I first noticed a small framed picture of a hindu god on the crevice of the campus wall. The god soon donned flowers. Very soon, even the termite mounds had pictures of gods and goddesses and flowers on them (it is believed that the termite mounds are actually rishis/ hermits who are praying inside for a long time).
It bothers me when I frame all the above four together and see how they change the character of a green public space.
How these acts of ours define this space? It’s a free, open to everyone place where most people go to walk, occasional hand holding camera clicking couples/ families aside. When I worked with communities in the rural areas to own and protect common properties like land, forests and water bodies, despite the many layers of differences in that social milieu, it was largely possible to define the users and identify the intruder.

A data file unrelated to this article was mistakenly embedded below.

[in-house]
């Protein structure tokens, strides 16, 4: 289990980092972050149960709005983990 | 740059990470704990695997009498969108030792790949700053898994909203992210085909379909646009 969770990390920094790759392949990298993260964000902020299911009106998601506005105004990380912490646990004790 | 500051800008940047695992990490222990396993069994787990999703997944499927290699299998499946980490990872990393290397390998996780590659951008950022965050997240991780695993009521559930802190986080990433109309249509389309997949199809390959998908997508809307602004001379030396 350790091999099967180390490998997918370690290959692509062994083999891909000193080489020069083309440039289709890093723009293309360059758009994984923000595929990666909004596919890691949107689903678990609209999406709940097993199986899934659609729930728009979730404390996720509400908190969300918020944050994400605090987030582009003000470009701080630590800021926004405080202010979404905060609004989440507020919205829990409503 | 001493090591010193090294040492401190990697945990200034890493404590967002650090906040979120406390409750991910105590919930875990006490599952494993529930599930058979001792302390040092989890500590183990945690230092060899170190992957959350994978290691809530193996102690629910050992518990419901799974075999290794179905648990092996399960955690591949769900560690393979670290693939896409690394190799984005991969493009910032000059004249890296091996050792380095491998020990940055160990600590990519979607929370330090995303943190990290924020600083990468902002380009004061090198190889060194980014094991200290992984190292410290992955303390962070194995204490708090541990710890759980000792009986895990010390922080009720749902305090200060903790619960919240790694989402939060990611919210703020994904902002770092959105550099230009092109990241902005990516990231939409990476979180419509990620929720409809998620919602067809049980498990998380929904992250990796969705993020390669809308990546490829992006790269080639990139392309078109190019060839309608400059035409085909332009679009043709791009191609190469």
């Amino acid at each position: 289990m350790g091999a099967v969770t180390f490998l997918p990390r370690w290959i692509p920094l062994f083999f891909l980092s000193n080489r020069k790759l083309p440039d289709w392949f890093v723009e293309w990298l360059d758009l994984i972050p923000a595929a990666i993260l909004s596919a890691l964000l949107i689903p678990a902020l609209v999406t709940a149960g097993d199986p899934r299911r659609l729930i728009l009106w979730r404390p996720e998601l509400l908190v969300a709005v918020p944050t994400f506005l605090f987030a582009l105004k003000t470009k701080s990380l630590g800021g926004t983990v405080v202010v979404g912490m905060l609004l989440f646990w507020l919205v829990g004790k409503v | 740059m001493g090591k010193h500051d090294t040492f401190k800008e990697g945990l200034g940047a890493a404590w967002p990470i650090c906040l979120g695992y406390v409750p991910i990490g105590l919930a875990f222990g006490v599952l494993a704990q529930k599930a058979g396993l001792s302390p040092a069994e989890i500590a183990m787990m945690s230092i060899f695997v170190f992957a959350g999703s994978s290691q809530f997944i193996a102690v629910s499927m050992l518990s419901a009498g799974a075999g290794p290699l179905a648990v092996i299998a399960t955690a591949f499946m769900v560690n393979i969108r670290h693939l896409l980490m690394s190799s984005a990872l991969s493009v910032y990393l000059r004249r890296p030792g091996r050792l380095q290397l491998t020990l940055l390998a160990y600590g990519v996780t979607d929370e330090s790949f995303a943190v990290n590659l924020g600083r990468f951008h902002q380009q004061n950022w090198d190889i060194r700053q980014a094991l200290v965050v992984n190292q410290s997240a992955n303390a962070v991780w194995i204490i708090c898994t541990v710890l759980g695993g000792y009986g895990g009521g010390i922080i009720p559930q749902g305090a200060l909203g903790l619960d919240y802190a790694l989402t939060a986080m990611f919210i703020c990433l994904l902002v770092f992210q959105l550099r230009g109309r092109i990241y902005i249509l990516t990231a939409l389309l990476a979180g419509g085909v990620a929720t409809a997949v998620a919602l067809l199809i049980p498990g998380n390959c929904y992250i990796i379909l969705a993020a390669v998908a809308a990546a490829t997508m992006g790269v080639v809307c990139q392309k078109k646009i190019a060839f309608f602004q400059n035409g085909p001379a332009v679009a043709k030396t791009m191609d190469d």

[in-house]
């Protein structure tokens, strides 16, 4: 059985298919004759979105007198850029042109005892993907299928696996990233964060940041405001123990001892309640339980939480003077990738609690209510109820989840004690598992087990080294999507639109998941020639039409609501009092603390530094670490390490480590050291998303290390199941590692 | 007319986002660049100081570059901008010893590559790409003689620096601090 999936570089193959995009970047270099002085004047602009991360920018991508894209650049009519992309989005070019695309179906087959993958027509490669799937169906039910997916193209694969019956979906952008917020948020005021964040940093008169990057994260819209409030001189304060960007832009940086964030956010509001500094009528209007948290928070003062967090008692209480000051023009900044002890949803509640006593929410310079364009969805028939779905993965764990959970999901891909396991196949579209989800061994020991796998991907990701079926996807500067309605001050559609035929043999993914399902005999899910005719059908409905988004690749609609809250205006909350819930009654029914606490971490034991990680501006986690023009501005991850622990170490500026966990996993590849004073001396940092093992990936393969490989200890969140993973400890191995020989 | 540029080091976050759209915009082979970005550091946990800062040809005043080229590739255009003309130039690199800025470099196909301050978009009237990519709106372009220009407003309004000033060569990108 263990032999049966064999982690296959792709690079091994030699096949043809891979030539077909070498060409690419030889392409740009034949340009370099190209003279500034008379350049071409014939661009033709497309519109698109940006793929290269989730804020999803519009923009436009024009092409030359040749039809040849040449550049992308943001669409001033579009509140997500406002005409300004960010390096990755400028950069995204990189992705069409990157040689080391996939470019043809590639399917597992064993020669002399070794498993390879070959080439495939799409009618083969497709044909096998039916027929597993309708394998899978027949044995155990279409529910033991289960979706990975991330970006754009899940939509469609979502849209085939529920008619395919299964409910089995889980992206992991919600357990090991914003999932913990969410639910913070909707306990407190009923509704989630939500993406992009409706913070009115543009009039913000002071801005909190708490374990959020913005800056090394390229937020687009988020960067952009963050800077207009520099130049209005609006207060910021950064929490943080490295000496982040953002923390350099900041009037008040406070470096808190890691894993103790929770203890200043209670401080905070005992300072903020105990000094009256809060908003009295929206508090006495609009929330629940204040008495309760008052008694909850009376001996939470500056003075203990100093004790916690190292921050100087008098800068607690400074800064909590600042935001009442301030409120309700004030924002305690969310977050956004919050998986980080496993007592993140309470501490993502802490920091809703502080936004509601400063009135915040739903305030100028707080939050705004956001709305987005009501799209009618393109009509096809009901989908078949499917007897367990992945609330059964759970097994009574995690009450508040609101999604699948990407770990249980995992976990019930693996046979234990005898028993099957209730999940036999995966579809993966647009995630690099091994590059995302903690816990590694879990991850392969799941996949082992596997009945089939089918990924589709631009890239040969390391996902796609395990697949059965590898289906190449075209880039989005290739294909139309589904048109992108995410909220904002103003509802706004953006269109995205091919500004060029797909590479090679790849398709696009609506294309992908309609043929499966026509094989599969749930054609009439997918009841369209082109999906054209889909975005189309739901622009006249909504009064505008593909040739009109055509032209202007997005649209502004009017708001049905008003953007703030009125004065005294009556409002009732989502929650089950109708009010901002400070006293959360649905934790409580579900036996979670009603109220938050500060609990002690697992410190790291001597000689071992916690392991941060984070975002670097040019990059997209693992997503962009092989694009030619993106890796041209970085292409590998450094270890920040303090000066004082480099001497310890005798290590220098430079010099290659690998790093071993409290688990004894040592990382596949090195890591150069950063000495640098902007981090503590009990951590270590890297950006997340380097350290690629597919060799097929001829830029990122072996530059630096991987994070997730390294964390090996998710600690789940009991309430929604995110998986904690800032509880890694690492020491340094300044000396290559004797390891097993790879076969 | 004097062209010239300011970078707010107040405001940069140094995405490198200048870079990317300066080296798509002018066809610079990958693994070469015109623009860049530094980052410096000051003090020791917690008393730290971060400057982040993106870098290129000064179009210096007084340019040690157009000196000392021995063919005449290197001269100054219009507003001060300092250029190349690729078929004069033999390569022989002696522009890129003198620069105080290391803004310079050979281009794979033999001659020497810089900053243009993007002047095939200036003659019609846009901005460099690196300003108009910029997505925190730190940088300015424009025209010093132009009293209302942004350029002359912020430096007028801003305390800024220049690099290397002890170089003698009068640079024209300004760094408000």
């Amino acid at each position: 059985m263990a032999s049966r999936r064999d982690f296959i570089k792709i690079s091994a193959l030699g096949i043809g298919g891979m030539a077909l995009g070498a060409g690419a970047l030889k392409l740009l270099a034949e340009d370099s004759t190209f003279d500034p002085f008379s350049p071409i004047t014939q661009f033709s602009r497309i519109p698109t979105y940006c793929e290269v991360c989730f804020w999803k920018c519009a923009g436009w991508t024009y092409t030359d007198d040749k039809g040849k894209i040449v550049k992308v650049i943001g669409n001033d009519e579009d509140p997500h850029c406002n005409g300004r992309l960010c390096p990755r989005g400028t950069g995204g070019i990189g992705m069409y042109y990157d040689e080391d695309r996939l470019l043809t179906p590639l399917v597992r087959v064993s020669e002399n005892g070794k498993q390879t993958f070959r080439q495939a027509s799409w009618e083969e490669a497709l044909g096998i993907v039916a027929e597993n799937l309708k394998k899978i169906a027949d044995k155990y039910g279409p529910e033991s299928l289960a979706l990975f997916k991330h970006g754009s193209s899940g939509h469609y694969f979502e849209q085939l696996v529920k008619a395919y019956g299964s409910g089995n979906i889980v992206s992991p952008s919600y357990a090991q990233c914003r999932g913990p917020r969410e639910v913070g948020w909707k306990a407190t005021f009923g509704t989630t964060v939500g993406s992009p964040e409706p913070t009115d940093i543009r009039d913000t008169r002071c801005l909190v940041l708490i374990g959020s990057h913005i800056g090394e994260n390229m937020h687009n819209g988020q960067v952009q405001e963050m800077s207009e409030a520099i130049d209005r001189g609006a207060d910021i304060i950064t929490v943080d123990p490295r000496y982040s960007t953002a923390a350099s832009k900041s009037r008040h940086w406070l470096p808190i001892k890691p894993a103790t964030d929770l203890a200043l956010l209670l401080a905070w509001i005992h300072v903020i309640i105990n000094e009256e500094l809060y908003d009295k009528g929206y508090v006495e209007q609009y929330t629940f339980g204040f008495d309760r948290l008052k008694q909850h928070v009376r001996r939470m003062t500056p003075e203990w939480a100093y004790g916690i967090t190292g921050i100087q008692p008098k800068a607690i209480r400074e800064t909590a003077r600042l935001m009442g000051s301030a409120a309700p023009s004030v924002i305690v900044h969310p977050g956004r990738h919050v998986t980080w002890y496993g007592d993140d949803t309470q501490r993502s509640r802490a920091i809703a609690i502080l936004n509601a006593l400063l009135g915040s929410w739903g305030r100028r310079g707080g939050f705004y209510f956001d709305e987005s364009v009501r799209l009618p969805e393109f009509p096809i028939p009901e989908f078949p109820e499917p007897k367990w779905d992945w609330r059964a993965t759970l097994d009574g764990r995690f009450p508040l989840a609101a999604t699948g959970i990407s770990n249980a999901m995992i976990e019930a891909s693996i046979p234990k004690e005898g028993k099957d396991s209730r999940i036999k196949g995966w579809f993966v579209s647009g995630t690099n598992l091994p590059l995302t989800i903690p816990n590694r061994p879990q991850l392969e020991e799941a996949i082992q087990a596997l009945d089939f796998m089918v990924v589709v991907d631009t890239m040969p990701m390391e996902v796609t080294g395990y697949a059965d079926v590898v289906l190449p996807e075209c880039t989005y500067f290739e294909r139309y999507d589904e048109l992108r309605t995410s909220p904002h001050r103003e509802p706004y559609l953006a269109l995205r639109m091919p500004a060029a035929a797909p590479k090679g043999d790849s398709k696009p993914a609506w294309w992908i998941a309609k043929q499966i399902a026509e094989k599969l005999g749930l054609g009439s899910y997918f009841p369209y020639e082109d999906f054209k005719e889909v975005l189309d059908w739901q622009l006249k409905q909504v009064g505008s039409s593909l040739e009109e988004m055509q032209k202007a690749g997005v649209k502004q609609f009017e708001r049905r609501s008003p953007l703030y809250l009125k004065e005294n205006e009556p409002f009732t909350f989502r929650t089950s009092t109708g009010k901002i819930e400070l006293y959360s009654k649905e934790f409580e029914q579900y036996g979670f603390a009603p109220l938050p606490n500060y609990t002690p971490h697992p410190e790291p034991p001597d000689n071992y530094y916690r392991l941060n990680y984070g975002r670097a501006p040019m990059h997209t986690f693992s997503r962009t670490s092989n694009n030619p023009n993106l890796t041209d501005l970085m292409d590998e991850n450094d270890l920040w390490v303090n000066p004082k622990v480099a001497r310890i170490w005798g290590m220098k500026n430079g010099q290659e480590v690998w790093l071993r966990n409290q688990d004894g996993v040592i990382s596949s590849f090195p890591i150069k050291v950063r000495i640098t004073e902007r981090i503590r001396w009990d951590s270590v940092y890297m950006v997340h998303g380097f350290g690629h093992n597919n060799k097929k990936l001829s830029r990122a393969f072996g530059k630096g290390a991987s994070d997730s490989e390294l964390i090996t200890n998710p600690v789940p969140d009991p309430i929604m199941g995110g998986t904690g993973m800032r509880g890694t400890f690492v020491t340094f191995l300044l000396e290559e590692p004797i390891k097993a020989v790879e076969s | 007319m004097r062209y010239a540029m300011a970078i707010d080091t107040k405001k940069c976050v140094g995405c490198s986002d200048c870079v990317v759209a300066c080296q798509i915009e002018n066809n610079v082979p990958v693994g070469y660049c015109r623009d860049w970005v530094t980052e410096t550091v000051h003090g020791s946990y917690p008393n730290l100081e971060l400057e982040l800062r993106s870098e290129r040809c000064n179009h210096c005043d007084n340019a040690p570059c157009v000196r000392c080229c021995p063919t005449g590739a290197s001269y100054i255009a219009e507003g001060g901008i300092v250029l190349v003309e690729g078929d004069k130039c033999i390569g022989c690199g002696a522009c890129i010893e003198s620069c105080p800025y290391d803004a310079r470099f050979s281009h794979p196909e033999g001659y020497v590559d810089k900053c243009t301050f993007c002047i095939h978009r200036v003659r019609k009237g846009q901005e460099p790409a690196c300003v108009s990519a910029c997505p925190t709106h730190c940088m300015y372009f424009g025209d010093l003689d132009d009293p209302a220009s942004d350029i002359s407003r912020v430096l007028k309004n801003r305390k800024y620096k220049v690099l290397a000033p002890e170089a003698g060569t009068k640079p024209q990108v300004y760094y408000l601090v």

In an urban area, that’s one of the hardest.
What can be done? Let the forest department make some rules? And get guards to enforce these rules? Along with that, there will be many interpretations of these rules, timings, paths, for all you know, clothes will be defined and many other regulations. Put signage? Would people read and abide?
How much of rules and discipline is enough?
Would it work to form a group with certain critical strength of voice and authority, of the floating population and tell everyone the dos and don’ts over a period of time, may be a month, so that everyone understands. The group does not own the place, so what’s their interest? Why would they do it?
What hinders common sense?